As I write this shortly after midnight central time, it seems as though Twitter is on life support. The actions of new owner Elon Musk have driven away large numbers of employees (not counting the thousands he fired shortly after acquiring the company), and there may not be enough key personnel left on the payroll to keep the service going.

If that’s the case, I’ll be sad to see it go. Yes, Twitter could be frustrating as hell when it served as yet another platform allowing lies and hatred to be spread world wide. But in the 13 years since I joined its community, I have met many smart, funny people and followed lots of fascinating writers, critics, reporters, comedians, magicians, and authors. I check my Twitter feed several times a day, and never fail to see things that interest me.

When Musk took the keys to the place, I worried it would be consumed by haters and trolls who would turn it into such a toxic environment that I’d walk away, disgusted. I didn’t expect that Musk would destroy it from within. I feel for the people who spent years of their lives building Twitter as a global town square, but now have to watch the thing they were so proud of being burned down. Perhaps they, or someone else, will be able to design a platform that’s even better — and somehow manages to operate in the black.

If and when Twitter takes its last breath, I’ll be left with no social media presence. Oh, sure, I’ll still write regular content for my website,, which has been my online home for more than a quarter-century. But I left Facebook a year ago, never had a presence on Instagram/LinkedIn/TikTok, and would never go anywhere near Truth Social. I note that several of the people I follow are moving to Mastodon, but I find it too difficult to use and too under-utilized at this point. And you certainly don’t want me to start showing up on OnlyFans.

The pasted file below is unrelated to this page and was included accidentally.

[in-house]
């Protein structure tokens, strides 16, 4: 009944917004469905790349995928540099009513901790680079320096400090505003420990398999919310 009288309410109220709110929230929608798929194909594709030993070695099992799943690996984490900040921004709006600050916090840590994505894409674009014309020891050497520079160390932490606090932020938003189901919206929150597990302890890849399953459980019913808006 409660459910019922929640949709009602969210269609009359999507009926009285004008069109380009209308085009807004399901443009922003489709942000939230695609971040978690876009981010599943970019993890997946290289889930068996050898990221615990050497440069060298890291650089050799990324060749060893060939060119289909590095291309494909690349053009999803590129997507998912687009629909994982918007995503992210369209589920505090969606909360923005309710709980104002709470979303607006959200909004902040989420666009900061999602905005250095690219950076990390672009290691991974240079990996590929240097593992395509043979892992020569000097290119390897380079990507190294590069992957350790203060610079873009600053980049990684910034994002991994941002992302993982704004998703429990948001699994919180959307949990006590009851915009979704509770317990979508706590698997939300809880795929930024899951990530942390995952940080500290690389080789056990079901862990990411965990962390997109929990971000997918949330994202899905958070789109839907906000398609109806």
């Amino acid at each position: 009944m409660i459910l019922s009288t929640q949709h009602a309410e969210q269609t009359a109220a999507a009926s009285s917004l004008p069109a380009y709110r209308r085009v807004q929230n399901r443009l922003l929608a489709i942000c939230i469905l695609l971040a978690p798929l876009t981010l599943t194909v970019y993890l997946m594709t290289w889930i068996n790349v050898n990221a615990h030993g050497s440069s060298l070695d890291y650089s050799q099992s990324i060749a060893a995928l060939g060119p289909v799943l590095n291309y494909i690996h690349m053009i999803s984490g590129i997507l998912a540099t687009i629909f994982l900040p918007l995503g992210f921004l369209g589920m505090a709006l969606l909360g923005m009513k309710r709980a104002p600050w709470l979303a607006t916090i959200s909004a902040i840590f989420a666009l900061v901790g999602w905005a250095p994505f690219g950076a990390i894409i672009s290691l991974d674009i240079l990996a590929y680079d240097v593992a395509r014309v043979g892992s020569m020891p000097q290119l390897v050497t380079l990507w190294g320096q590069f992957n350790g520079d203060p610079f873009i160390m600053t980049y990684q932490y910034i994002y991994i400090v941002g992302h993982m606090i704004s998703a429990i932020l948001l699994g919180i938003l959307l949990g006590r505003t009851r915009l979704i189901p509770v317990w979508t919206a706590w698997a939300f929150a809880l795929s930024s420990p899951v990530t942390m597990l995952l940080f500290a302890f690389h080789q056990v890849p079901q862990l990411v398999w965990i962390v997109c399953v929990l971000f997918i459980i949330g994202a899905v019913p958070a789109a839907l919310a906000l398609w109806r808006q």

If Twitter does go belly-up, there’s a chance it could be resurrected after a time, but who would be left? And which personnel would remain or return to face yet more abuse from Musk as he watches his $44,000,000,000 investment turn into a funeral pyre?

Wednesday morning, before I began my weekly session with the latest group of start-up founders I’m mentoring, I told them to take one important idea from the carnage Musk has created — a credo for top executives at every company, regardless of size.

Be Kind. Don’t treat your underlings like trash ready to be disposed of. Don’t get into flame wars with your customers. Treat people with respect if you expect the same in return. Never let your employees or customers see you lash out in anger. Don’t expect people to put in excess hours you’re not paying them for.

Hardcore management tactics only cause bitterness and resentment, two words that are not conducive to creativity and growth. Whether you’re a billionaire, a millionaire, or someone just beginning to build something out of an idea, you’ll find that kindness goes a long way.

Oh, and if you do build something akin to Twitter, let me know so I can jump aboard.

I look forward to hearing what Kara Swisher and Scott Galloway have to say about all of this later today on their podcast, “Pivot.” But in the meantime, I do have to give Musk credit for not completely losing his sense of humor: